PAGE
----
Chris Highland  08:18

Well, I’ve never been a fitter. So I don’t go for that. I’m also I’ve never really been a negative of wanting to define my life by negatives. So I and I write on this on quite a few occasions and a lot of essays and various approaches to this, but, and some in the atheist community aren’t very happy with me because I tend to, I tend to push back when it comes to what I consider angry, rather evangelical atheists out there, I’m not in that community. But having said all that, I am not a theist. And I really focused on not being a super naturalist. You know, I’m focused on the natural world and natural universe. And why my favorite label if I’m ever going to use a label or fit anywhere, it’s in the Free Thought tradition. So I, I write about free thought and free thinking. I teach courses on free thought and some of the historic representatives of that tradition as secular tradition. So I’m definitely secular. I’m definitely humanist. Definitely a free thinker. And yeah, okay. I’m a I’m an atheist. Okay.

Doug Berger  09:45

Yeah. When I was involved with the humanist group down in Columbus, Ohio, for many years, we had a gentleman who was on our board of directors and really an active participant who was a deacon at a church in his hometown. But he was he really supported the secular humanism, and separation of church and state and things like that. But his family had a history at this church. So it was kind of like he inherited the position. Right. And so he went to church every Sunday. And he part, you know, did the whole church socials and things like that. But it was more out of a family obligation, rather than he actually believed all of it. Yeah. Yeah, that makes sense. And then we had another gentleman, Bob, who was who is a Quaker. And he was part of our group for still was part of part of the group down in Columbus. So yeah, so I mean, it’s possible that you can be a believer and be a humanist. I, I fully agree with that, you know, as long as you know, that, that the supernatural part is not the main focus.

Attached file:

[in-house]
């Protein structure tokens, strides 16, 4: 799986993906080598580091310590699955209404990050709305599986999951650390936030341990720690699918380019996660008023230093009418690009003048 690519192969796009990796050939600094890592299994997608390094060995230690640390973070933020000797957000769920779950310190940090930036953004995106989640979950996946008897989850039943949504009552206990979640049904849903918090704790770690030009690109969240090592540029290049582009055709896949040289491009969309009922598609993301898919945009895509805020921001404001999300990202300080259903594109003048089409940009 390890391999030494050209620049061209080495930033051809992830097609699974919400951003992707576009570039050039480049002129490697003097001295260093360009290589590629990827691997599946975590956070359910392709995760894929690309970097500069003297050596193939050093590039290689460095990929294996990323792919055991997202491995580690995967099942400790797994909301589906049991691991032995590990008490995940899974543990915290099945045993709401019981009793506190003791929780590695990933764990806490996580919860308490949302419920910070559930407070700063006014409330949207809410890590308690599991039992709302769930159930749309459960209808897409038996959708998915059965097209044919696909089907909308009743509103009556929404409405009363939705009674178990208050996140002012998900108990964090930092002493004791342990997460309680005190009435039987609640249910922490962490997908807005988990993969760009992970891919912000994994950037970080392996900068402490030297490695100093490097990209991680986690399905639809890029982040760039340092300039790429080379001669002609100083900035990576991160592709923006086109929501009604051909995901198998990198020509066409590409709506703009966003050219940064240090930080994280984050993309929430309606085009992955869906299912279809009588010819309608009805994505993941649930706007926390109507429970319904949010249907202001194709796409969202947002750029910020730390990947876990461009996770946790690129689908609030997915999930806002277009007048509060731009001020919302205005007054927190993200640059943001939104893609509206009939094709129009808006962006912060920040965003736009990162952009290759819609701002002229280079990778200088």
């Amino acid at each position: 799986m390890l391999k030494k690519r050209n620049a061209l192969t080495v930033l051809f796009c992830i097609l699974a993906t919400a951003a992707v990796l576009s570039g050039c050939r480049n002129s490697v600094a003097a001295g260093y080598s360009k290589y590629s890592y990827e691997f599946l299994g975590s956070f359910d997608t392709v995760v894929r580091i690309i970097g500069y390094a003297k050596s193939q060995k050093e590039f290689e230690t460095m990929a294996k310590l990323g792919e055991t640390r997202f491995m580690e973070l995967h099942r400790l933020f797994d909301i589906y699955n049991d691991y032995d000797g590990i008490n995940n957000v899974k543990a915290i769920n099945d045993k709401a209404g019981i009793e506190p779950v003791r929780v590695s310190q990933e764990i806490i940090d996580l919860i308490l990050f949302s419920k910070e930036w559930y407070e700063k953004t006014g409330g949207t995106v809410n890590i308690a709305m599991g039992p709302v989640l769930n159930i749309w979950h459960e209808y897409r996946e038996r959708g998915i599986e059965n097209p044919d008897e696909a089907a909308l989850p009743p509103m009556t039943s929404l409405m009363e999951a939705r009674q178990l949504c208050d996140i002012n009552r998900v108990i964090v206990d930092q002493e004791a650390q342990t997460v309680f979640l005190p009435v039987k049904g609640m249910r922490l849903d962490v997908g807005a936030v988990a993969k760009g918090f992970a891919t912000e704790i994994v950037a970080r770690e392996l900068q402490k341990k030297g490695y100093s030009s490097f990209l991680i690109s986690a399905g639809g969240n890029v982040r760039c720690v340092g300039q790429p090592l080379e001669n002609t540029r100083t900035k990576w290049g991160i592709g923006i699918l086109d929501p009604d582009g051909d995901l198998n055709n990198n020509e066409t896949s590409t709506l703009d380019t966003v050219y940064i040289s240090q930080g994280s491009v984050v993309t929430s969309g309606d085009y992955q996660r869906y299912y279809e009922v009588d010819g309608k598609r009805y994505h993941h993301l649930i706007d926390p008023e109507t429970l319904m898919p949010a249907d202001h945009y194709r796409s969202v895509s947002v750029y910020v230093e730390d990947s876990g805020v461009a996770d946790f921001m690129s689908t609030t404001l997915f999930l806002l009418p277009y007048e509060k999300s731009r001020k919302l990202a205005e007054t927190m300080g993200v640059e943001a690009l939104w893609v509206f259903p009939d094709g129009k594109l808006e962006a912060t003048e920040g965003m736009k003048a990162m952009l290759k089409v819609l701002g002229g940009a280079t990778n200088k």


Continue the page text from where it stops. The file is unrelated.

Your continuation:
Chris Highland  11:02

Yes, yes. And I, and I find that a kind of a more constructive framework, to think of natural natural or supernatural, rather than to get into the god talk stuff, because everybody has, you know, I mean, it’s all over the map with the god stuff and, and spirituality, language. And I like to say, in my classes, and in some of my books, I like to just say, Well, you know, people use the word like spiritual and it has no content, there’s no meaning to it. But people keep using that. Then when you press them on it, they they say things that a humanist would say, or a naturalist would say, Oh, it was wonderful. I was awestruck. I had this good feeling. You know, I felt a part of everything. Okay. Good. Great. And, you know, if you want to call it spirituality, that’s fine. If you want to say that was a god experience. Okay. You know, I mean, why would I argue with that? But I would say, Well, for me, it’s just about the awe and wonder and the beauty. And, you know, I’m with John Muir, who said that the best synonym for God was beauty. capital B, you know, john Muir wrote that, and he was a person of faith. But I, you know, I think people like that are bridges, inviting some of us to come together? Over across the differences across the boundaries and the the divisions that are created, that are kind of artificial, and keep us apart? So, yeah, I agree. I mean, in terms of free thought, you know, obviously, a lot of free thinkers, you know, even Robert Ingersoll, you know, was an agnostic, he wasn’t an atheist. He probably was, but he called himself an agnostic. And, you know, a lot of the reformers, abolitionists, human rights folks, over the years have been people have some kind of faith of some kind. But, but to me, they’re all those different streams kind of converge into humanity, and what’s the best for us as a human community? So that’s kind of where I’m at.